Evol Ecol Res 8: 959-973 (2006) Full PDF if your library subscribes.
Trade-off geometries and the adaptive dynamics of two co-evolving species
Department of Mathematics and Statistics, University of Helsinki, FIN-00014 Helsinki, Finland
Background: A recently developed geometric method makes it possible to explore how the shape of a trade-off determines the outcome of adaptive evolution in any complex model and without committing to a particular functional form of the trade-off function.
Aim: Extend the method to the co-evolution of two species. (The two species may be distantly related such as a predator and its prey, or may be closely related like two strategies produced by evolutionary branching.)
Results: Thresholds of the local convexity of the trade-off functions are obtained that guarantee evolutionary and convergence stability when a given species pair is singular. In contrast to the single-species case, the condition for convergence is sufficient but not necessary. Criteria for evolutionary branching generalize from the single-species case. A cross-derivative of the invasion fitness determines whether evolutionary branching is possible; this quantity is independent of the trade-offs and if it is negative at a certain species pair, then the trade-offs can be chosen such that evolutionary branching occurs at this point.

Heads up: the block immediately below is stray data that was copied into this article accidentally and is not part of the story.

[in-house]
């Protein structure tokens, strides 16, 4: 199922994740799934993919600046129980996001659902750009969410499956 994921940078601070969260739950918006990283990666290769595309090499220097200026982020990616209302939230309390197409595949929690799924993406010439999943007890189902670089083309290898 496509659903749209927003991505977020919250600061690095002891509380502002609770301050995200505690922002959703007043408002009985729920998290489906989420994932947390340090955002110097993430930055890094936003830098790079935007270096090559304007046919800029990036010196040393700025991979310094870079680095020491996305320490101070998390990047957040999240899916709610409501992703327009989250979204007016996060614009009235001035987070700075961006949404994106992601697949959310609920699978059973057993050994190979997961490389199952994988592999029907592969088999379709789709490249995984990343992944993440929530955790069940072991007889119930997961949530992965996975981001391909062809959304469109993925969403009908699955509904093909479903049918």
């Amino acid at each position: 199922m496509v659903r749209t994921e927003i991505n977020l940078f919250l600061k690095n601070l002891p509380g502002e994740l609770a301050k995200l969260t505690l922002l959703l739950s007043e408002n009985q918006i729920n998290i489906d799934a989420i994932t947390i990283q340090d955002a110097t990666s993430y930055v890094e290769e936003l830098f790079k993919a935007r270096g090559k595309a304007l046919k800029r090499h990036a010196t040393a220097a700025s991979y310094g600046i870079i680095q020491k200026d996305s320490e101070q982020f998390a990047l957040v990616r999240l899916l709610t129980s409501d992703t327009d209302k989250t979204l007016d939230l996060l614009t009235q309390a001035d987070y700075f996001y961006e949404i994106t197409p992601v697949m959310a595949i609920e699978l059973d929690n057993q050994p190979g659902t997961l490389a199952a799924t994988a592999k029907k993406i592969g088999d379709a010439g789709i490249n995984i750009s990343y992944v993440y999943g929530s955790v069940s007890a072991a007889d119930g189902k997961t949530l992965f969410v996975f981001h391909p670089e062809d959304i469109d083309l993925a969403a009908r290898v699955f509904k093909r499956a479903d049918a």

Worked example: A simple predator–prey model shows how these results can be used to identify trade-off functions such that evolution leads to an evolutionarily stable species pair or to evolutionary branching in either species.
Keywords: adaptive dynamics, co-evolution, critical function analysis, evolutionary branching, evolutionarily stable strategy, geometric analysis, predator–prey system, trade-off.
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